[discuss] discuss Digest, Vol 4, Issue 145

John Curran jcurran at istaff.org
Sat Mar 22 05:34:19 UTC 2014

On Mar 22, 2014, at 10:13 AM, Alejandro Pisanty <apisanty at gmail.com> wrote:

> Keith,
> yep, things get even more interesting with nuance.
> Conditioning funding to IANA cost is another of those paradoxes: those who complain that IANA should be mostly about stewardship and trust create a pay-per-service model. Luckily ICANN didn't bite that piece of bait. 

Alejandro - 
  The IANA functions are technical tasks that need to be performed in accordance with 
  respective community-developed policy.   If there is a reason that such services cannot
  be provided on a cost-recovery basis, I am not aware of it, and would welcome being 
  educated on same.

  There are other aspects of ICANN (e.g. its overall organizational structure and global 
  "coordination and accountability" role with respect to the Internet identifier system)
  which likely must be considered a necessary embedded cost to be shared among all 
  of the participating organizations in the system, and probably cannot be reasonably 

  Note that all of the above costs were to be borne by the Supporting Organizations in 
  the original ICANN model; ICANN having a direct relationship (contractual/financial)
  with each and every DNS registry & registrar was actually an interesting "innovation" 
  on the model which has come to dominant to entire organization structure and budget.
At present, ICANN handles many tasks:

  1) Overall coordination of Internet identifier system
  2) DNS root zone registry operations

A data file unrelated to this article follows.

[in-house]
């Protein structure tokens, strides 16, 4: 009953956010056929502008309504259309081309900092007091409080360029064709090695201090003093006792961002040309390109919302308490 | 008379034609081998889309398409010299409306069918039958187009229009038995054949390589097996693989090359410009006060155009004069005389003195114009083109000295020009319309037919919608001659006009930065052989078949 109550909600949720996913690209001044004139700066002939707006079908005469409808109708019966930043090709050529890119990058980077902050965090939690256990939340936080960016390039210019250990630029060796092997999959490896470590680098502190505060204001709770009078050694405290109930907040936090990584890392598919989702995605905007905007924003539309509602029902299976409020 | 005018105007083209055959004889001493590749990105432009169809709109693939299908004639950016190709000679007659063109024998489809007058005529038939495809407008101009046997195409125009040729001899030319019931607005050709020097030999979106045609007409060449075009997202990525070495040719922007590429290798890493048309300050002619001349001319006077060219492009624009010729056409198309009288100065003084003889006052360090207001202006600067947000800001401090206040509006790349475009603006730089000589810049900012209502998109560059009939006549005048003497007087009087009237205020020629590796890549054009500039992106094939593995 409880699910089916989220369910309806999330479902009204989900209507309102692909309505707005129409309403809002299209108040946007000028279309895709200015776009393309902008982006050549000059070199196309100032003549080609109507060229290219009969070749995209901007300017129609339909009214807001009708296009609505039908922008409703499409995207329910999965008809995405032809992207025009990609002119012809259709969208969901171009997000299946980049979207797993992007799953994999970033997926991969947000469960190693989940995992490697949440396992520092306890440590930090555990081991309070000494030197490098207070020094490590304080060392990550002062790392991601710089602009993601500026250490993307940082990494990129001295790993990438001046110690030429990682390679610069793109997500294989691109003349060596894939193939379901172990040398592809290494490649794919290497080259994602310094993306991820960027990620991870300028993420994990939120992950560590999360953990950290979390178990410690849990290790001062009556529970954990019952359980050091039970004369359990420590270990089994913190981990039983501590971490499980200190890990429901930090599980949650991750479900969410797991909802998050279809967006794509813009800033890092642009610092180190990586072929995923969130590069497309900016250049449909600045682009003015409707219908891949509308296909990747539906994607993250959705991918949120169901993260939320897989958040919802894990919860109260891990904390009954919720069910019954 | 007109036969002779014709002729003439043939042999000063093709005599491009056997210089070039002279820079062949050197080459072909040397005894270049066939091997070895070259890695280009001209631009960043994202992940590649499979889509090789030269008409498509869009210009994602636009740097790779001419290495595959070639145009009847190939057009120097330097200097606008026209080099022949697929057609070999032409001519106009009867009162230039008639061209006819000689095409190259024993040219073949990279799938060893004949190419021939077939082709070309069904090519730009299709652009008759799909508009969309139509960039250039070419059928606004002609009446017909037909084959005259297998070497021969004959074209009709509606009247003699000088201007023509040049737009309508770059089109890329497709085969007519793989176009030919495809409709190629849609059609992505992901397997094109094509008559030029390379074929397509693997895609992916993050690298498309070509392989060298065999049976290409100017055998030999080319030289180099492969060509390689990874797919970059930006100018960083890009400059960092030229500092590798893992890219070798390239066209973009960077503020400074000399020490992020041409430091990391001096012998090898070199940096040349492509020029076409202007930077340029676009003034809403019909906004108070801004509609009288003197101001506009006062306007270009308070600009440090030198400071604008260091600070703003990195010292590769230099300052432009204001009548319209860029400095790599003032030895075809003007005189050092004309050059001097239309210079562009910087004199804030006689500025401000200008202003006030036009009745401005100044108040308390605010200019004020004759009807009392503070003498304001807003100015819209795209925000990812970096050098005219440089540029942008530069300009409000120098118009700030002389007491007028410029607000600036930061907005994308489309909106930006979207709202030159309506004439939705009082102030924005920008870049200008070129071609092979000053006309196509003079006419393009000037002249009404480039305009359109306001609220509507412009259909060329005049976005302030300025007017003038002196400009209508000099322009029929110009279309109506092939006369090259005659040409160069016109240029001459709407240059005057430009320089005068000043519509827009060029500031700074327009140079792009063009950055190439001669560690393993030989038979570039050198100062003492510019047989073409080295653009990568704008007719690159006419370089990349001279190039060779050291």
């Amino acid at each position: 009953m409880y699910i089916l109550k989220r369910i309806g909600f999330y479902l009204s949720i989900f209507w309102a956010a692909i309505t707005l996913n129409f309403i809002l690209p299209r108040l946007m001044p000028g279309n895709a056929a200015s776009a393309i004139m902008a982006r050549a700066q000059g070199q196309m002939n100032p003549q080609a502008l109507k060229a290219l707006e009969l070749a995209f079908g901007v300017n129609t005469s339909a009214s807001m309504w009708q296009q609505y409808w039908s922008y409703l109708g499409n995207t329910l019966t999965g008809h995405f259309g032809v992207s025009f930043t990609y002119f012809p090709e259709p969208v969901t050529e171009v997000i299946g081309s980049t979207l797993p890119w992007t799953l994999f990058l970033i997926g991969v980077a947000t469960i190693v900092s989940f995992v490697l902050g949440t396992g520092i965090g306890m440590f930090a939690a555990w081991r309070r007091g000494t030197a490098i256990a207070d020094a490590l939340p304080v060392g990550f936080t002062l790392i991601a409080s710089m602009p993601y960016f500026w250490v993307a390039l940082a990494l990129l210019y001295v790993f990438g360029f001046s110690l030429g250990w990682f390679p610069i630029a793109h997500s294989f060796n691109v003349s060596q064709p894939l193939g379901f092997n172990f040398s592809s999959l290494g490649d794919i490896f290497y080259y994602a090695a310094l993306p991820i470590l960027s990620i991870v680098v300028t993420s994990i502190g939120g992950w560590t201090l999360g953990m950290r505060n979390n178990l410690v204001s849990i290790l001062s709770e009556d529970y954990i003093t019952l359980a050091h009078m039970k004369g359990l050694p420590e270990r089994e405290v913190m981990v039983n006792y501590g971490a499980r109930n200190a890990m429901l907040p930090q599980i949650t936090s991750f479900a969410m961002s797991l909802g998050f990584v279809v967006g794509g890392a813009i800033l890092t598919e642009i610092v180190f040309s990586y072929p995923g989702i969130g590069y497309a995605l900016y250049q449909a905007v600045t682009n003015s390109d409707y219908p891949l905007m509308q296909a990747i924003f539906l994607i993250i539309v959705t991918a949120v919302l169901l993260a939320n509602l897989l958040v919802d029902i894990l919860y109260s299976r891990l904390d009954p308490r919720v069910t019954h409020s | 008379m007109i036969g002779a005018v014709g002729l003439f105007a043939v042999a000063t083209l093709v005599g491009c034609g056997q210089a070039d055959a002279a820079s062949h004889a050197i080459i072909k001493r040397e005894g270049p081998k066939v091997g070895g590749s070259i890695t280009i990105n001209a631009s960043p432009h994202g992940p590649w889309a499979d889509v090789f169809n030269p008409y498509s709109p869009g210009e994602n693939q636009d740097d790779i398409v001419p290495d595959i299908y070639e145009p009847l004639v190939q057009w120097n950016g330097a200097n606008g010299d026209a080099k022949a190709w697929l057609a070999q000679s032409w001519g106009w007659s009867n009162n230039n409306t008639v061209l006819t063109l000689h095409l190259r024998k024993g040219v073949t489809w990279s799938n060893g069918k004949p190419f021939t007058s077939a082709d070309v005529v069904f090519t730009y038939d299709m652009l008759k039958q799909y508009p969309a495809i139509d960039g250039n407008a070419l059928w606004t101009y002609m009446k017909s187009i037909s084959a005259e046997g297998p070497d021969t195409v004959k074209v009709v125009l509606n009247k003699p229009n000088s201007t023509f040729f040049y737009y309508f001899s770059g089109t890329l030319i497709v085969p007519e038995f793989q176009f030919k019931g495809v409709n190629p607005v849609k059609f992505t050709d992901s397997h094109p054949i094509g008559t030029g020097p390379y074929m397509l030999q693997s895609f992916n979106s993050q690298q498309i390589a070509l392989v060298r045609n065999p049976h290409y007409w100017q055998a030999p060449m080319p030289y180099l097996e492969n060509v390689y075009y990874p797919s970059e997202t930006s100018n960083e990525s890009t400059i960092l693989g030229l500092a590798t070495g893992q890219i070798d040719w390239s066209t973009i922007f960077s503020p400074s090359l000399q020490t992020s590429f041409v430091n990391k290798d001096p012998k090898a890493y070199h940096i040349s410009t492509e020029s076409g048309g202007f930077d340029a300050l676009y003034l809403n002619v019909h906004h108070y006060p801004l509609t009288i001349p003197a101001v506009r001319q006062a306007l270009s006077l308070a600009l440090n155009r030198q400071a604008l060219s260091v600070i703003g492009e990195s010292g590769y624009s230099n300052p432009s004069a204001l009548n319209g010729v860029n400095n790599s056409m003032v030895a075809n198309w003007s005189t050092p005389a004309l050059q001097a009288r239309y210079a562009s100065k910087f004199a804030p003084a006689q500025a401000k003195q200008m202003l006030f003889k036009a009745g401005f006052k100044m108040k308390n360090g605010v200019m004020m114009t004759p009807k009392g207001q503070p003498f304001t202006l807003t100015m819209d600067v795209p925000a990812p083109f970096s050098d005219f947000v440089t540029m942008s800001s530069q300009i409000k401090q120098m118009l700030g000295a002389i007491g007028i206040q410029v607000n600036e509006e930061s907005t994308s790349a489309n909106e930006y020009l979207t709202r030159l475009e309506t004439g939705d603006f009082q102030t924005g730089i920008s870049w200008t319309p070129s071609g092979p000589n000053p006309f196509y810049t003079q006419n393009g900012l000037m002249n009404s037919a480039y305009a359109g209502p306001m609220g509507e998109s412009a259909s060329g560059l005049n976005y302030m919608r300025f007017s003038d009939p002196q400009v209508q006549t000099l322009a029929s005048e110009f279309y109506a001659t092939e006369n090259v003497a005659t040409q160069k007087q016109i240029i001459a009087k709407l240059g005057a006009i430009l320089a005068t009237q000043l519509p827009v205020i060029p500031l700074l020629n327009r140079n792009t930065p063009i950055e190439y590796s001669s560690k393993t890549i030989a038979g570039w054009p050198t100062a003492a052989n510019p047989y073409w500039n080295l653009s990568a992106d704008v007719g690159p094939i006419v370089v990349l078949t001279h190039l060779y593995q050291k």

3) Internet Protocol central registry operations
  4) Protocol parameter registries operations
  5) DNS Policy Development
  6) DNS Policy Implementation and Administration

Some of these have the IETF as the direct customer, some have the RIRs as the 
direct customer, some have the DNS Registries/Registrars as the direct customer, 
and one has the entire Internet as its identified beneficiary.

That's quite a few tasks in one organization, with very different customers and very
different cost drivers.

> So this resonates with the principles of Reciprocity and Simplicity put forward by the Strategy Panel on ICANN's Role in the Internet Governance Ecosystem. What do you know, no surprise there, right?

Indeed, on Simplicity -

'Yet, ICANN should not be satisfied with the complexity and ICANN should constantly and proactively iterate, validate, simplify its own processes­­­particularly as a mechanism to encourage the participation of others that aren’t within the ecosystem. Nothing should be considered to be sacrosanct, and the organization should seek to iterate and validate its own evolution. As the system becomes more complex, the organization should constantly seek simpler solutions so long as they comply with all other principles.'

and Loose-Coupling - 

'The term “loose coupling” means that interactions among the components of the Internet governance ecosystem are based on knowledge of relevant information stemming from different components as well as foresight for their impact, but not in a strictly mandated coordination except when and where indispensable. By loosely coupling the relationships, robustness is more likely because the actors are not bound by any artificial constraints. Loose coupling embraces complexity and provides better tools for response to complexity and for adaptation to changes than a top­heavy, inflexible and strictly mandated construct.'

Would the above principles argue that, given all of ICANN diverse roles, it should 
strategically examine its tasks and customers to see if its structures are as simple
as possible, and further aim to leverage loose-coupling where possible to aid that

> I agree that designs of a future ICANN - or the more-constrained issue of substitution of the NTIA's functions - should protect against parties going rogue. "Follow the money" and "look who has some turf to defend" would be good guidelines to spot the riskiest ones. These are good design constraints because they induce a careful, rational risk analysis. Other variables in the Panel's report respond to this as well. 


Disclaimer:  My views alone.

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